The Things You Own Own You.

The other day I talked about how a modest lifestyle eases the road to financial independence, and how I was reluctant to spending a lot of money on a new car. That’s because of my nemesis, Fixed Monthly Expenses.

All of us have this monkey…or gorilla…or King Kong…on our backs. Your fixed monthly expenses define how much money you have to make each month to avoid going into debt. (Or taking money out of savings, which is the same thing.) The lower that bar, the easier it is to support yourself, and put money back for retirement, your kids’ college, and luxuries. Fixed Monthly Expenses, and their evil cousin Debt, are two of the biggest things that keep us chained to that paycheck.

To a certain extent, there’s no getting around fixed expenses. Most of us have to pay for housing (at least property taxes, even if you own your house free and clear), utilities, phone (landline or cell, or both), food, and various car-related expenses (gas, maintenance, and insurance at a minimum). You may also have bills for TV, Internet, medication, etc. There is a wide variation in most of those categories, though. Housing could be a few hundred dollars a month for a tiny apartment in a humble neighborhood or several thousand a month for something more impressive in size, location, or both. Likewise, food could account for a few dollars a week for rice, beans, and potatoes, or a few hundred for dining out every night. One person’s car payment might easily be higher than another person’s house payment.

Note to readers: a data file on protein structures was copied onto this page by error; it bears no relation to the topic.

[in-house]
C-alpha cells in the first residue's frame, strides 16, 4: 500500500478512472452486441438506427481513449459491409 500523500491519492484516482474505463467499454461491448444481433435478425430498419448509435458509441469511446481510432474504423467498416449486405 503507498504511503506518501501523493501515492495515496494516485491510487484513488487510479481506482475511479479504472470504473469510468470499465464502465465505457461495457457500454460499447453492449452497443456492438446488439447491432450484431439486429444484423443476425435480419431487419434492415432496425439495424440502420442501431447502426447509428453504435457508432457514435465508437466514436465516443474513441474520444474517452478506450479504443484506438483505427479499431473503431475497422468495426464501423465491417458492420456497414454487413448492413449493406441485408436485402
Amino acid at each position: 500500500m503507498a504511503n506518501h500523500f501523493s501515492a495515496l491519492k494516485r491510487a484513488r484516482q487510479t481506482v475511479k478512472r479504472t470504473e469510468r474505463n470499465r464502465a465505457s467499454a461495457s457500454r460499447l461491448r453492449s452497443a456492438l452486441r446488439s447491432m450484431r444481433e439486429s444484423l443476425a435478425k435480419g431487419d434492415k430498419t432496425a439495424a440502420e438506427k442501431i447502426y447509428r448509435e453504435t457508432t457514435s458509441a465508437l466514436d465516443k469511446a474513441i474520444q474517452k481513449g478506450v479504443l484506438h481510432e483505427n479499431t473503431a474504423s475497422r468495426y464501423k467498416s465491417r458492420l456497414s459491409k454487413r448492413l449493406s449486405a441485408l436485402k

Enjoyable as these material possessions are, the things you own weigh you down. The things you’re still paying for in particular, but all of them add their fractional burden. Your furniture may be payed for, but you still need a place to put it and if you move, it has to be moved with you or disposed of.

The real killers, though, are the toys that bring monthly payments with them. Your house and car. You need them, and they bring you pleasure, but they’re also your boss. You’re working for them.

I mean that literally. Let’s say you have a car payment of $500 a month, and you make $25 an hour. You probably only take home about $20 of that $25 so you have to work 25 hours a month just to pay for that car. Add another $150 for insurance and $100 for gas (I’m not even going to get into maintenance costs) and you’re up to 37.5 hours that you’re working for that car. Nearly a full work week. Every month.